• RSS News – Lou Lang

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      This RSS feed URL is deprecated, please update. New URLs can be found in the footers at https://news.google.com/news
    • Lou Lang leaves Democratic leadership position amid harassment allegations - WGN-TV May 31, 2018
      WGN-TVLou Lang leaves Democratic leadership position amid harassment allegationsWGN-TVSPRINGFIELD, Ill. — State Rep. Lou Lang (D-Skokie) on Thursday resigned his post as deputy majority leader of the Illinois House amid allegations of harassment and retaliation. Maryann Loncar, an activist who pushed for medical marijuana legislation ...Lou Lang Steps Down f […]
    • Inspector general will decide latest Springfield allegation - Chicago Sun-Times June 4, 2018
      Chicago Sun-TimesInspector general will decide latest Springfield allegationChicago Sun-TimesPointing out the holes in Maryann Loncar's allegations against Rep. Lou Lang, D-Skokie, is like shooting fish in a barrel. But it doesn't necessarily mean that absolutely everything she said was untrue. Loncar, a longtime medical marijuana activist ...and m […]
    • Deputy Majority Leader of the IL House Lou Lang: “I don't expect the Governor to sign the budget” - WGN Radio May 27, 2018
      WGN RadioDeputy Majority Leader of the IL House Lou Lang: “I don't expect the Governor to sign the budget”WGN RadioRick Pearson speaks with Deputy Majority Leader of the IL House, Democratic State Rep. Lou Lang. Lou touches on the lack of Governor Bruce Rauner's involvement with creating the state budget; the continuous progress among legislatures […]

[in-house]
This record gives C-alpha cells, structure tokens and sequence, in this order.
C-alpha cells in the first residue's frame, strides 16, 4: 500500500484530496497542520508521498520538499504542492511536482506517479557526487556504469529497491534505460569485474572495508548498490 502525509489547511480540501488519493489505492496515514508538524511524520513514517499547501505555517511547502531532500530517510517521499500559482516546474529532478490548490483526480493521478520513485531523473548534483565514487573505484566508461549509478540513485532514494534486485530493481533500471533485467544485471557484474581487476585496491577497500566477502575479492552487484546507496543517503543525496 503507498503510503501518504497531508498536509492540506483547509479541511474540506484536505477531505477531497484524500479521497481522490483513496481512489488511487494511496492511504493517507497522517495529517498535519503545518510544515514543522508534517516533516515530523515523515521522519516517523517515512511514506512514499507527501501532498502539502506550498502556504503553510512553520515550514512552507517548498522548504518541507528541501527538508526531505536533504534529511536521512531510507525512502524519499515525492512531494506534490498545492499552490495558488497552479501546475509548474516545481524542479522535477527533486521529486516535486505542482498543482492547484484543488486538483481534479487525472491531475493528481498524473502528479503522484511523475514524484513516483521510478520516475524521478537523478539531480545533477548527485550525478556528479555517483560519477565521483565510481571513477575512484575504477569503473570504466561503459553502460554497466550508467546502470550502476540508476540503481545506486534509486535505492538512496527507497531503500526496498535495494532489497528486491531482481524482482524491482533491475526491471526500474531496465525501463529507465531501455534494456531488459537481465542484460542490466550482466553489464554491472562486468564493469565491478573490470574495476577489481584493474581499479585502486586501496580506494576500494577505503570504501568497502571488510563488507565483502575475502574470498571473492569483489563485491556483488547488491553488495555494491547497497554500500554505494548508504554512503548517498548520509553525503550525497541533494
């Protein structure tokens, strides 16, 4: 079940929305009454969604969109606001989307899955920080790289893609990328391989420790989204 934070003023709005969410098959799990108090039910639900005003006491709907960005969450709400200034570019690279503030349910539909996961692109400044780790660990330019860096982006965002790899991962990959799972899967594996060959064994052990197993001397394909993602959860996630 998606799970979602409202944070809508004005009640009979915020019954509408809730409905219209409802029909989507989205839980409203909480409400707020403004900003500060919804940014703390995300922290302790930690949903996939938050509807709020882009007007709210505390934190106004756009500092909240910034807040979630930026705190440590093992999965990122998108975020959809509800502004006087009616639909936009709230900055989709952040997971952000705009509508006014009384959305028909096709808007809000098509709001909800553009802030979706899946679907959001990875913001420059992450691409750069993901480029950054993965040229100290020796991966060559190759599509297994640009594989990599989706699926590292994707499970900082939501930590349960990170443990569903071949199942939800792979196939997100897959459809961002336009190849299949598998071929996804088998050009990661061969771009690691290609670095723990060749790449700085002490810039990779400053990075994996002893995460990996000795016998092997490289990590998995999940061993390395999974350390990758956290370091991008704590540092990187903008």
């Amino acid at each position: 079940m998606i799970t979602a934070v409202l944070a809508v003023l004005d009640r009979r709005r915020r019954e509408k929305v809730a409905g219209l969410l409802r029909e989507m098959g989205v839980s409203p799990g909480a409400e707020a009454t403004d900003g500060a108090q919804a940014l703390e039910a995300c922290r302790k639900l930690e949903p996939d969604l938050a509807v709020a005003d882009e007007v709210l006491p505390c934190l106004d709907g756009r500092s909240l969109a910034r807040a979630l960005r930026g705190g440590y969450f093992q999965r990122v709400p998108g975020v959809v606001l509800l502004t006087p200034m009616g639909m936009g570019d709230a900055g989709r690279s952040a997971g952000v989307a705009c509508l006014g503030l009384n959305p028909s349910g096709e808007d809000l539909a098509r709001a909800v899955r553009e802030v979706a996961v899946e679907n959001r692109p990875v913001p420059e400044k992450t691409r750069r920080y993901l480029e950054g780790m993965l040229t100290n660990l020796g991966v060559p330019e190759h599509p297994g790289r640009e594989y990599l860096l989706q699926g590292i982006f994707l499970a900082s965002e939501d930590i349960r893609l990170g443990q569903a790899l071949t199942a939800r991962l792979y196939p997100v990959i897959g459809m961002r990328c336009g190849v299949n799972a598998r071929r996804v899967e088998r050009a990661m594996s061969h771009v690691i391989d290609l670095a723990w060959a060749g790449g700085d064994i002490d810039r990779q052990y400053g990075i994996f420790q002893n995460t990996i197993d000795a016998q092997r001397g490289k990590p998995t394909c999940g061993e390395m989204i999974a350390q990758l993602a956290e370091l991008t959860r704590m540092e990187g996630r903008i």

• State Rep Lou Lang accused of harassment - WLS May 31, 2018
      WLSState Rep Lou Lang accused of harassmentWLS(CHICAGO) Powerful State Representative Lou Lang of Skokie, who shepherded the Equal Rights Amendment thru the Illinois House Wednesday night, is now the latest Springfield politician to be accused of harassment. Activist Maryann Loncar is accusing ...
    • Ex-inspector to review Illinois House amid harassment claims - The Southern June 18, 2018
      The SouthernEx-inspector to review Illinois House amid harassment claimsThe SouthernLou Lang stepped down as deputy majority leader and House Clerk Timothy Mapes resigned. The 53-year-old Hickey's contract with the House pays $500 per hour. Hickey was inspector general over the governor's office for two and a half years before joining ...and more » […]
    • Counting the holes in allegations against Rep. Lou Lang - Benton Evening News June 7, 2018
      Counting the holes in allegations against Rep. Lou LangBenton Evening NewsPointing out the holes in Maryann Loncar's allegations against Rep. Lou Lang (D-Skokie) is like shooting fish in a barrel. But it doesn't necessarily mean that absolutely everything she said is untrue. Loncar, a longtime medical marijuana activist ...
    • Speaker seeks officer to combat sexual harassment - Fresno Bee June 13, 2018
      Speaker seeks officer to combat sexual harassmentFresno Bee... inappropriate remarks to women and a dismissive attitude toward complaints of sexual harassment. Mapes resigned less than a week after Rep. Lou Lang of Skokie resigned as deputy majority leader after a complaint of sexual harassment and ...and more »
    • Illinois lawmaker quits leadership job amid harassment claim - Washington Times June 1, 2018
      Washington TimesIllinois lawmaker quits leadership job amid harassment claimWashington TimesSPRINGFIELD, Ill. — The No. 3 Democrat in the Illinois House stepped down from his leadership post Thursday less than an hour after a legislative activist accused him of verbal abuse and sexual harassment. Deputy Majority Leader Lou Lang of Skokie ...House Deputy Majo […]